How Can an IPRC Help Your Child?

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Written by Diesje Hiltemann

how-can-an-iprc-help-your-child1Your child has a diagnosis, you’ve informally discussed their needs with their teacher, and the Principal has agreed to provide support when it’s available. Seems like a smooth start to the school year, right? Right…everything is great until the support isn’t available when your child needs it.

Did you know that you have the right to formally identify your child’s needs and have your school commit to the support that is appropriate for child to receive? That’s what an IPRC can do for you.

An IPR–what??

The IPRC is the Independent Placement and Review Committee. It’s a vital step for all children who have an exceptionality, whether they are gifted, have a learning disability, or have another diagnosis such as autism or ADHD.

Only two people can ask for an IPRC meeting to be called – the parent or the school principal. The IPRC is where you, the parent has a voice. Don’t pass up on your right to be heard. Request it in writing to your principal.

What does the IPRC do for my child?

There are three main decisions made at an IPRC:

  1. Is the student exceptional?
  2. What is the exceptionality?
  3. What is the appropriate placement?

How do I know if my child is exceptional?

If their diagnosis impacts one of the following areas, they may be considered exceptional:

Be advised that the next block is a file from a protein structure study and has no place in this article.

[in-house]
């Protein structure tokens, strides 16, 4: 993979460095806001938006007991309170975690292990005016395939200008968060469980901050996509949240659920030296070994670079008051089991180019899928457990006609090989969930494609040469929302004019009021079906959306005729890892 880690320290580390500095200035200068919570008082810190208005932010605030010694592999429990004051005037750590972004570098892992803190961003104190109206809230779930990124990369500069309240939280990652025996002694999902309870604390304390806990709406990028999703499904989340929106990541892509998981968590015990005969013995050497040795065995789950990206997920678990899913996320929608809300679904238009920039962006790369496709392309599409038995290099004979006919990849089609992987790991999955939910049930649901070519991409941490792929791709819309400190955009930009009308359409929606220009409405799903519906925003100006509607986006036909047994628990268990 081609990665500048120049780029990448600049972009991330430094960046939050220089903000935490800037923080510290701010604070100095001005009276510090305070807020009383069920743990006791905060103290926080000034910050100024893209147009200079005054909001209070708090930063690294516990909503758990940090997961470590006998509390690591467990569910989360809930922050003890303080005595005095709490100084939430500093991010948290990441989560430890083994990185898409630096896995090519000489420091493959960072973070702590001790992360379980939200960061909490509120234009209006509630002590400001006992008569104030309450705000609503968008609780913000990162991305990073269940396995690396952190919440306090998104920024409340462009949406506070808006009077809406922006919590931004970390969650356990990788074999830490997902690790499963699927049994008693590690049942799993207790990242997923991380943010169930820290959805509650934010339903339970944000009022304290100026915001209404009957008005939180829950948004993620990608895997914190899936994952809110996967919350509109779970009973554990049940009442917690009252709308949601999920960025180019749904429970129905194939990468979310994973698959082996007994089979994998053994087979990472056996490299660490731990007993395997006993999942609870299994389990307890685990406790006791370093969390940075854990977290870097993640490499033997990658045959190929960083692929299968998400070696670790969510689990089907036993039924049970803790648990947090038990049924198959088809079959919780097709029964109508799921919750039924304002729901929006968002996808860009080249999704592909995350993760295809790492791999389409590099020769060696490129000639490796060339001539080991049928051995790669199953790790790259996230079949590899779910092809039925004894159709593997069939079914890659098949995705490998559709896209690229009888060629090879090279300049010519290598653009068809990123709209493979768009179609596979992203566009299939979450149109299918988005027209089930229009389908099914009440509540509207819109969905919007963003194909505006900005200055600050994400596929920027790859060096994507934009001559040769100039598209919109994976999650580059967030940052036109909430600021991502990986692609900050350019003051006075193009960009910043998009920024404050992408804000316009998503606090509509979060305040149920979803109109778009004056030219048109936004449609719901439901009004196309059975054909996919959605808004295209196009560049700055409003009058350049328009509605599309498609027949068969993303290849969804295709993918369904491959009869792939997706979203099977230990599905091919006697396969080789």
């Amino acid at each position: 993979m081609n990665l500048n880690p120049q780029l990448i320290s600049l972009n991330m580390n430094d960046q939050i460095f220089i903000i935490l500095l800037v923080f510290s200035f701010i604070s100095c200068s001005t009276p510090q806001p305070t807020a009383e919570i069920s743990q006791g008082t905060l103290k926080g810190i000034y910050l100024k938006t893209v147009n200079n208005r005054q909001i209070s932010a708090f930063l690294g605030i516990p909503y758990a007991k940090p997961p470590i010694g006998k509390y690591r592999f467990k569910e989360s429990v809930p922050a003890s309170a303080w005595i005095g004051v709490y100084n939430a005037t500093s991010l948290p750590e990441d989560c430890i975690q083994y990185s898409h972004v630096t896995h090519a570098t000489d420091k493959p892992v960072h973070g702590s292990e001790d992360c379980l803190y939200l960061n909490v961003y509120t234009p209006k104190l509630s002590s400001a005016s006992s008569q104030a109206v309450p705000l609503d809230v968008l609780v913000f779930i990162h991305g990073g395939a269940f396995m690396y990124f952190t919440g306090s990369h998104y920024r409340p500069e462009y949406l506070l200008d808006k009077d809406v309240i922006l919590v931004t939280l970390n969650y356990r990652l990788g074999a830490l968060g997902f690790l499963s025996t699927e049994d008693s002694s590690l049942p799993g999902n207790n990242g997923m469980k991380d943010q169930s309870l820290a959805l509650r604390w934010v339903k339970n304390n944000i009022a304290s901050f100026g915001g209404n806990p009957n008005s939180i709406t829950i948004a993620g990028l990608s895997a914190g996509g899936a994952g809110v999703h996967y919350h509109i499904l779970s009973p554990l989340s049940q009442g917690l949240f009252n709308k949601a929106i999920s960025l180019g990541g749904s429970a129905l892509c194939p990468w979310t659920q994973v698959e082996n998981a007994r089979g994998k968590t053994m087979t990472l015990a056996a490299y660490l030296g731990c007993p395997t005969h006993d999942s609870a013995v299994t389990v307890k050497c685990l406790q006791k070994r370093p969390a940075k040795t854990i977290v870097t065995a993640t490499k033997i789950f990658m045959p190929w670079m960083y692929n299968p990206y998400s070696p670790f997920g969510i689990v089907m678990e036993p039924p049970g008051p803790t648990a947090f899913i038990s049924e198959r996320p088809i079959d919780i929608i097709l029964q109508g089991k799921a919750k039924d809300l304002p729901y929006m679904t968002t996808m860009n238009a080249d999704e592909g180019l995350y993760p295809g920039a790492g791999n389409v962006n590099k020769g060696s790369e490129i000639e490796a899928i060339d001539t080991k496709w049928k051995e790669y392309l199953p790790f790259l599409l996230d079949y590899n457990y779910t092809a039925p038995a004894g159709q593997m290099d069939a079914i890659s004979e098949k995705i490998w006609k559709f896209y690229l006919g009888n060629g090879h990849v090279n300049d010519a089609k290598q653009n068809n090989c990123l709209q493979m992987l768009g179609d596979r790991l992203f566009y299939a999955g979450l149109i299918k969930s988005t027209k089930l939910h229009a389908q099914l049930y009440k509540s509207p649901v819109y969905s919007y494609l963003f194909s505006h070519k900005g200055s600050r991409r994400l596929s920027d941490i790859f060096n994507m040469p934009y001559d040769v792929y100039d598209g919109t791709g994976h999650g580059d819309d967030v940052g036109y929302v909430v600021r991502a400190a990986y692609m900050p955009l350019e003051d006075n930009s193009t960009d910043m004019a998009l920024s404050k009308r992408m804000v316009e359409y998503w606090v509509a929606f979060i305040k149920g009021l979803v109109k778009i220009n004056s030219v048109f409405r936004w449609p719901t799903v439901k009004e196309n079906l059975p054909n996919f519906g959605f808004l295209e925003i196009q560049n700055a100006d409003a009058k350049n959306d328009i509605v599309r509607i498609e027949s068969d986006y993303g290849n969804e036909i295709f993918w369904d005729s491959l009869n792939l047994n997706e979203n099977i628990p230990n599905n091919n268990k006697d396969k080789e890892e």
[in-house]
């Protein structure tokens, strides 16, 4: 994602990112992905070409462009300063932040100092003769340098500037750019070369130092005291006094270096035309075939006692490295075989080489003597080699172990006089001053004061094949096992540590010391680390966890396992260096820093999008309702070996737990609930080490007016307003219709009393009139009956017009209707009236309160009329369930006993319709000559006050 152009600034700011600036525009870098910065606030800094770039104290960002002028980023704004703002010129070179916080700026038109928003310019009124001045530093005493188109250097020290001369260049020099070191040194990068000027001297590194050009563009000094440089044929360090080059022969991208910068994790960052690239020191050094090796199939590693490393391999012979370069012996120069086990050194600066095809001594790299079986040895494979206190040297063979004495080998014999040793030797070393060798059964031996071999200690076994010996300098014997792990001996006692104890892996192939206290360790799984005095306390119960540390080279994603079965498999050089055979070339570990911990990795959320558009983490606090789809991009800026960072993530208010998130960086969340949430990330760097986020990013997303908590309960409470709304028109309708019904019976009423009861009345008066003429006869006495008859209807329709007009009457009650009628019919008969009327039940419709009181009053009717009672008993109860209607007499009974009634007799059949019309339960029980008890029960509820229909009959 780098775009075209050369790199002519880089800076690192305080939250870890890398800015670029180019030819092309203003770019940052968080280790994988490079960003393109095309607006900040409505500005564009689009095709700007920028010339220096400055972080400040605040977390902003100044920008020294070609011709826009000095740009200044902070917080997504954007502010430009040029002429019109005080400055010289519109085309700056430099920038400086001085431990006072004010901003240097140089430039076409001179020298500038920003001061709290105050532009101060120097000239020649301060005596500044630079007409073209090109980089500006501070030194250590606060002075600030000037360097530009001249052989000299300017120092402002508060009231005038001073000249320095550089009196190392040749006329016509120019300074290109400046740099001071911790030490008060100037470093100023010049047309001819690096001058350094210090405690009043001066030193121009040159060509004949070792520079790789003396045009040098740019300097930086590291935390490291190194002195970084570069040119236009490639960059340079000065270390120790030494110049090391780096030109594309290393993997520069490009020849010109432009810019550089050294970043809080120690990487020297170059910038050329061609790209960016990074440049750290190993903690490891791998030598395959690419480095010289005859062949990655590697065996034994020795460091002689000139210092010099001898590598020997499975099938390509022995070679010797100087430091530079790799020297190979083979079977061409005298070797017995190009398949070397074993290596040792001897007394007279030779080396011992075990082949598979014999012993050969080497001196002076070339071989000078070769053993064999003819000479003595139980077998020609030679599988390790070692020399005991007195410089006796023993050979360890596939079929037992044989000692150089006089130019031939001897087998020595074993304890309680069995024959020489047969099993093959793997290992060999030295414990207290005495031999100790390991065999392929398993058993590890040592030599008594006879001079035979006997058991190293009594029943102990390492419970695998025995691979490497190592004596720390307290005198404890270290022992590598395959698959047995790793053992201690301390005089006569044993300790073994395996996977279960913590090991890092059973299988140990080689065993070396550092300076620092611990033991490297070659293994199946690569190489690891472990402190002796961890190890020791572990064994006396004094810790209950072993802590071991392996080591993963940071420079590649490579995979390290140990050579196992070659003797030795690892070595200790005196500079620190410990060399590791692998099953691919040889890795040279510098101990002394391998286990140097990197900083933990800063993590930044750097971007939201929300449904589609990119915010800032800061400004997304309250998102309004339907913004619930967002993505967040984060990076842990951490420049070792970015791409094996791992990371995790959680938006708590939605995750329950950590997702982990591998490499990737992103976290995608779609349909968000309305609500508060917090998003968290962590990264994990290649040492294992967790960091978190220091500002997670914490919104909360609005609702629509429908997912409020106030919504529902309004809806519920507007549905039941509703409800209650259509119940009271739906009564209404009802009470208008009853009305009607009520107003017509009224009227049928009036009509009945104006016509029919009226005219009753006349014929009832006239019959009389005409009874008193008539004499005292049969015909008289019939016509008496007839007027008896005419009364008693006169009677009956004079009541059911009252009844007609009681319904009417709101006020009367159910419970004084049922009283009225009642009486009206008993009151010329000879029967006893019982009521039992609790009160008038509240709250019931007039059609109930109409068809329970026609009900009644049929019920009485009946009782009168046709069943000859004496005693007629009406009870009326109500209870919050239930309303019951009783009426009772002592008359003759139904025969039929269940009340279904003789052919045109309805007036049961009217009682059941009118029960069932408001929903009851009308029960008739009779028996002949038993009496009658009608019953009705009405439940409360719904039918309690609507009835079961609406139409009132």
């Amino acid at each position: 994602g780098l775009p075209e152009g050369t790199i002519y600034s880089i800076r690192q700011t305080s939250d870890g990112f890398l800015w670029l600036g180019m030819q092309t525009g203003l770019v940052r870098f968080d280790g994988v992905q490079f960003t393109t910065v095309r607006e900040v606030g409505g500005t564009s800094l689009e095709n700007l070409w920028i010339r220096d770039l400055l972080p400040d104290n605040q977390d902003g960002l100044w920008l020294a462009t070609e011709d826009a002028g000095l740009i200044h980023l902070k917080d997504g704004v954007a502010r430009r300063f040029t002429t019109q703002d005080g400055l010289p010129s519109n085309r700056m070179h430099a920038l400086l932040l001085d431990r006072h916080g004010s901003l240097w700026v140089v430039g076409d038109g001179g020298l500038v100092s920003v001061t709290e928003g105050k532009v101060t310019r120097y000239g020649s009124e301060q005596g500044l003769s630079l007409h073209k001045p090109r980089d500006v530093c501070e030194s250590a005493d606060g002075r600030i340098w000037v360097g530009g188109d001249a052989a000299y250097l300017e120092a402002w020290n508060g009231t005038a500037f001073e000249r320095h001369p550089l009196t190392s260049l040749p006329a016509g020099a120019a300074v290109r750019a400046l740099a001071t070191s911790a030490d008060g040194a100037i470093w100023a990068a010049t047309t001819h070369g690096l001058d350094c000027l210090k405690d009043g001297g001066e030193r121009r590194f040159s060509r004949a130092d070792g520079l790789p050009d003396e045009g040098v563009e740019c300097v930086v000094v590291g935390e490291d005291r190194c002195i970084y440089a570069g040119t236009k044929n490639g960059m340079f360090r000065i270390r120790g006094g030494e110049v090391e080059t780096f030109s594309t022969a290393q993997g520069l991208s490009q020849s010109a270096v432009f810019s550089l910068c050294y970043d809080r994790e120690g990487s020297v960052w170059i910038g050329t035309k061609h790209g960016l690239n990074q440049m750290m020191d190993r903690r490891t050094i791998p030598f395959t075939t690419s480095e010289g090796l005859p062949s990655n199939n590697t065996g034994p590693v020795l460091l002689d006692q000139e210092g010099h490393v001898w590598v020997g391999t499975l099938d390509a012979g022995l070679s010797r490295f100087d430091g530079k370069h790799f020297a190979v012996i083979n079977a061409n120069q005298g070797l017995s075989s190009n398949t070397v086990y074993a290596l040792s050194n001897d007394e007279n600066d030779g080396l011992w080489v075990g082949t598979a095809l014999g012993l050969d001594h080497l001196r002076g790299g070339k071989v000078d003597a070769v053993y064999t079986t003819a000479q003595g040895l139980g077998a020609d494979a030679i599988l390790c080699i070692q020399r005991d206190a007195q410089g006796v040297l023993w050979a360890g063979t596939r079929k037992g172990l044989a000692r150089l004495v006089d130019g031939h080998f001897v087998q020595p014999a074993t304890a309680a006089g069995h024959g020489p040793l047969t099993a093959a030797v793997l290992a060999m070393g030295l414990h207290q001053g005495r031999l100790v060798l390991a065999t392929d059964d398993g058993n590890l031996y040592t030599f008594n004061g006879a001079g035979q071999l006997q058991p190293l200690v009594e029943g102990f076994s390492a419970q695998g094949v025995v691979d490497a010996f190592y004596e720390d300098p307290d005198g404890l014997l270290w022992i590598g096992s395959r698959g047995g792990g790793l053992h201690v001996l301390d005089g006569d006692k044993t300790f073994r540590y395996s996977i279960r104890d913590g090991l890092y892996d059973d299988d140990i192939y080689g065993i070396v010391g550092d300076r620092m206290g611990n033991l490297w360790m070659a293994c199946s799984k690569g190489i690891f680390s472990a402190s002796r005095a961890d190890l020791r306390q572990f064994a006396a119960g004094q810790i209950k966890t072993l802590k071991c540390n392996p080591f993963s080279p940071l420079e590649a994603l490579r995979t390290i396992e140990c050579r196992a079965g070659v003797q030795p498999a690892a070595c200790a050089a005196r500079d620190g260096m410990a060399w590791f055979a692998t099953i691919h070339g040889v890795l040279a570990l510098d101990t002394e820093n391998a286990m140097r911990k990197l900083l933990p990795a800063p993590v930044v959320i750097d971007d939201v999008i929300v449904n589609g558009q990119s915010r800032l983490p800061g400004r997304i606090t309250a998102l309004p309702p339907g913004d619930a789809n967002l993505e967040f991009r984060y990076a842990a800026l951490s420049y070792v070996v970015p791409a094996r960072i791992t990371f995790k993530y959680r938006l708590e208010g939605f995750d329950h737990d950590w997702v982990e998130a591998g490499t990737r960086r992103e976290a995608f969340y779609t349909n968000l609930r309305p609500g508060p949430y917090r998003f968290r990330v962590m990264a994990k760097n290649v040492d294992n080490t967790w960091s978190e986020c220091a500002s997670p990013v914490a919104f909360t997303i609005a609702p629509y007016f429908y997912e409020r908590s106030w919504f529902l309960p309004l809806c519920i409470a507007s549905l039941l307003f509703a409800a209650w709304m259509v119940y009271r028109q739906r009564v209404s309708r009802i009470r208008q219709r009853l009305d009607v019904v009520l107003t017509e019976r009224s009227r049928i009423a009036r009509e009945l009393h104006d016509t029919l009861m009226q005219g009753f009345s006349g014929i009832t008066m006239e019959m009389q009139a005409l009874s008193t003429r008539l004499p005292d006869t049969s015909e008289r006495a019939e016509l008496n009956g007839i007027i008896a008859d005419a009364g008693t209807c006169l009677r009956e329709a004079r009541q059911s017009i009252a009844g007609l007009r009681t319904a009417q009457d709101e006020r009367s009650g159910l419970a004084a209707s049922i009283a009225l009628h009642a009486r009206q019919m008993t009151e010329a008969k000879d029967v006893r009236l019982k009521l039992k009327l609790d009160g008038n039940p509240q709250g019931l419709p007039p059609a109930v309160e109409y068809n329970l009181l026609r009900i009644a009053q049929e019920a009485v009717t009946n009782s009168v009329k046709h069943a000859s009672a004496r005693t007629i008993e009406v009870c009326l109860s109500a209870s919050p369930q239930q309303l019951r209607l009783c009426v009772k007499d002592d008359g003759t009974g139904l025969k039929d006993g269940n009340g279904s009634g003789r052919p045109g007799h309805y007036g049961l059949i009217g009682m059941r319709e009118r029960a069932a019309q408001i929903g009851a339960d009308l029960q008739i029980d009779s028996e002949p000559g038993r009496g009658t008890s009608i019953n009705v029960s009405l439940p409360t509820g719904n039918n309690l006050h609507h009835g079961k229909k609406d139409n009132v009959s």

1. Communication
  2. Behaviour
  3. Intellectual
  4. Physical
  5. Multiple categories

how-can-an-iprc-help-your-child2What placements are available to my child?

  1. Regular classroom with indirect support
  2. Regular classroom with resource assistance
  3. Regular classroom with withdrawal assistance (at least 50% of the day in a regular classroom)
  4. A special education classroom with partial integration (your child can go into the regular class for up to 50% of the day)
  5. A special education class on a full time basis

I’ve decided to request an IPRC – what else do I need to know?

  1. Read your school board’s Special Education Plan
  2. Understand the Special Education Laws
  3. Understand how to work with the system to get what your child needs
  4. Have a realistic sense of what is possible
  5. You have the right to bring an advocate with you – it could be a therapist working with your child, a professional educational advocate, or a family member/friend.

For more information, consult the following:

Halton District School Board Special Education Plan:

Halton Catholic District School Board- Special Education Annual Plan:

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